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Re: [ontolog-forum] Accommodating legacy software

To: "[ontolog-forum] " <ontolog-forum@xxxxxxxxxxxxxxxx>
From: David Eddy <deddy@xxxxxxxxxxxxx>
Date: Fri, 31 Aug 2012 15:52:22 -0400
Message-id: <50949466-CE0D-47F9-82AC-A9FFFE2AC398@xxxxxxxxxxxxx>
Andries -

On Aug 31, 2012, at 12:37 PM, Andries van Renssen wrote:

My experience has been primarily with financial services—insurance, mutual funds, banking—which may very well be far less disciplined than physical engineering work.

I imagine—since I've never worked for an organization that dealt with physical things other than paper—that financial services is rather chaotic & tremendously ill-disciplined.  Financial services is a fashion driven business.  If my competitor is making a lot of money selling a new product, by golly I'd better have that same product on the street by the end of the week... which typically means taking an existing system & mangling the hell out of it.  Does not make for well engineered systems.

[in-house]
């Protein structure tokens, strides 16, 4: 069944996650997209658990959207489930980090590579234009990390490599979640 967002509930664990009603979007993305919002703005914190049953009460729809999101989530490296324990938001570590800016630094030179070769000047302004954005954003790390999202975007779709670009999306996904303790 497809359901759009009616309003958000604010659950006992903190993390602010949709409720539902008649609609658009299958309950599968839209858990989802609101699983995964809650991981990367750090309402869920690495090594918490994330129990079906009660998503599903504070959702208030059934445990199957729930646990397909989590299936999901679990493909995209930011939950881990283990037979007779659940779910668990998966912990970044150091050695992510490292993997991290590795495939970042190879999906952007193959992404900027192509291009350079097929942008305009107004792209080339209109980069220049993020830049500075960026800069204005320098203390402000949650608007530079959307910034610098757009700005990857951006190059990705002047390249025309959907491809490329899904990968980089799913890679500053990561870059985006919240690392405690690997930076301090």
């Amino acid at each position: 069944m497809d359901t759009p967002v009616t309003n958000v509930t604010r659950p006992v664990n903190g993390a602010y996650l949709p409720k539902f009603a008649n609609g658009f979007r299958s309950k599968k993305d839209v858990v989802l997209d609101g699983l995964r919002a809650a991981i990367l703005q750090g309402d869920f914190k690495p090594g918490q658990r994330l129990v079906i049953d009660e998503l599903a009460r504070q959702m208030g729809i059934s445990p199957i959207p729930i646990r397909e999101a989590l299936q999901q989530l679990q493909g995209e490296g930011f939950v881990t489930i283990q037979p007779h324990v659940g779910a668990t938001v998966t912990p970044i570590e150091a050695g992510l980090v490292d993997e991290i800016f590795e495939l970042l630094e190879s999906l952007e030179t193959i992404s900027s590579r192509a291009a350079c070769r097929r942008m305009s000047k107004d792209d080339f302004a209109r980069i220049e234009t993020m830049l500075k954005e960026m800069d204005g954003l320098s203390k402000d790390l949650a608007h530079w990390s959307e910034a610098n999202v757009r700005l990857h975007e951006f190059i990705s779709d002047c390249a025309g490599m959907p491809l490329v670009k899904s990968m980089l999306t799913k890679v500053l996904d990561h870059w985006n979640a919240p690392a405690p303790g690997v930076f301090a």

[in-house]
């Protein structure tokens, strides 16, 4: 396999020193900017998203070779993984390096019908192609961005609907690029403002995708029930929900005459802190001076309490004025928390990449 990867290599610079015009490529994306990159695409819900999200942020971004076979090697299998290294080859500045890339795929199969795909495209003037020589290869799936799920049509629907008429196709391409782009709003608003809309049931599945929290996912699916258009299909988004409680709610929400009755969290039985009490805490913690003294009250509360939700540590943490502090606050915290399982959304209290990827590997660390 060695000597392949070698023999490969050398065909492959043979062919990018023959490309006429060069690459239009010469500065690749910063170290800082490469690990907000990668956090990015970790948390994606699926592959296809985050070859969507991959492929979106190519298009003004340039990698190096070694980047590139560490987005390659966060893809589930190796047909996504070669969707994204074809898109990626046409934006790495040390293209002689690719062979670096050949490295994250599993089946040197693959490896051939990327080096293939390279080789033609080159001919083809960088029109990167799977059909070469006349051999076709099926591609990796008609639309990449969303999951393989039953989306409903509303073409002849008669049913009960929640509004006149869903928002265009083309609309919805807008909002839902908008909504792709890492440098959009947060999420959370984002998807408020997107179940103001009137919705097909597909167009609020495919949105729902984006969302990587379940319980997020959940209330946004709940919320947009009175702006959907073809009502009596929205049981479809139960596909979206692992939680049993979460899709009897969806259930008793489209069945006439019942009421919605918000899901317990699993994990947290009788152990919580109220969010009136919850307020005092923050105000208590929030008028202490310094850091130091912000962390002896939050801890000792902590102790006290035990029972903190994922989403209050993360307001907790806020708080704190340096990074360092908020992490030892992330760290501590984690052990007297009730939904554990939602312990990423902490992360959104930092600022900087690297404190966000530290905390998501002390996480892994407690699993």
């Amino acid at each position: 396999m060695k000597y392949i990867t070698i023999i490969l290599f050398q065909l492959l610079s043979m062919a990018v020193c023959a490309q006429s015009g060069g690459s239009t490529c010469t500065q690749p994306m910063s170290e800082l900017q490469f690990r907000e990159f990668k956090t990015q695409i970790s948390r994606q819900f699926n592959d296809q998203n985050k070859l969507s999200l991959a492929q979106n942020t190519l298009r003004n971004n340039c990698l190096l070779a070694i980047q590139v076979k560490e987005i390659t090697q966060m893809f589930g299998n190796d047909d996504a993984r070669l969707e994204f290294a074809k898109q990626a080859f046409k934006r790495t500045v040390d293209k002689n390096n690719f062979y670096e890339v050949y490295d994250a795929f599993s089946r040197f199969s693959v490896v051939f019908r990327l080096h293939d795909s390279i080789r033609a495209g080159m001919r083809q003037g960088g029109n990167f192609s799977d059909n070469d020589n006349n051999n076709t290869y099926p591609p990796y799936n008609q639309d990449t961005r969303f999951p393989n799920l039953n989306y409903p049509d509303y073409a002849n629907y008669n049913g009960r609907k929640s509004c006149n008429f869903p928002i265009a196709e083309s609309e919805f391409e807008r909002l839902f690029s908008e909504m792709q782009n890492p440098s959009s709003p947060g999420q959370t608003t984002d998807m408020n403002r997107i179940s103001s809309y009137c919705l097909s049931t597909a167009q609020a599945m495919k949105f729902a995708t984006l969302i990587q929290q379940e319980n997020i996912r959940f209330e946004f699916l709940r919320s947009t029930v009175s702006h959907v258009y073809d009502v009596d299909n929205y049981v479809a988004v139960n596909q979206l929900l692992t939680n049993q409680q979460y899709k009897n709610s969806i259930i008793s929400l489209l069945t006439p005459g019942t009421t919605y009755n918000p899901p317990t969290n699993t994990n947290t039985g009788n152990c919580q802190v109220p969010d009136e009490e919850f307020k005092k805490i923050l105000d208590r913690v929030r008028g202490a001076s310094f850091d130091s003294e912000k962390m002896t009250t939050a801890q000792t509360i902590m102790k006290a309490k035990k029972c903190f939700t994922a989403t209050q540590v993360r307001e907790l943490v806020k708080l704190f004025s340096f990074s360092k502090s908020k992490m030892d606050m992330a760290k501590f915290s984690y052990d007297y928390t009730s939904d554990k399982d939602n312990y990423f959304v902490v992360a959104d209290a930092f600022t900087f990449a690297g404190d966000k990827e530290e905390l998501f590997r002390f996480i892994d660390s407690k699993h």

The language on our shop floor, being entered as data in databases, uses words for concepts that appeared to have definitions that perfectly fit into a hierarchical taxonomy. 

If the structure of the databases/files/systems already exists & has most likely been modified for decades by many business needs as expressed by programmers, the language is going to be all over the place.  The language & the data structures will not be hierarchical.

I have been told more than once that it is "common" to find flat file structures on RDBMSs... say a single table with 1500 columns.  Hierarchical?

So this means you will IMPOSE a different language structure than the existing/known ones?

Perhaps to their credit (maybe not) humans are incredibly flexible... they can work with something labeled M0101 for years & literally not know an alternative name is MSTR-POL-NO.

On the other hand, if the organization does have a process in place—some do, but they're few & far between—where FIRST project managers/analysts/programmers reference a "central" (doesn't mean it's all in the same place... just looks that way) resource to research what already exists, I'm willing to sing a different tune.

The far more common process that I've experienced & seen is that eventually work lands on the programmers queue & given they can't find what already exists, they simply make up something "new."

- David

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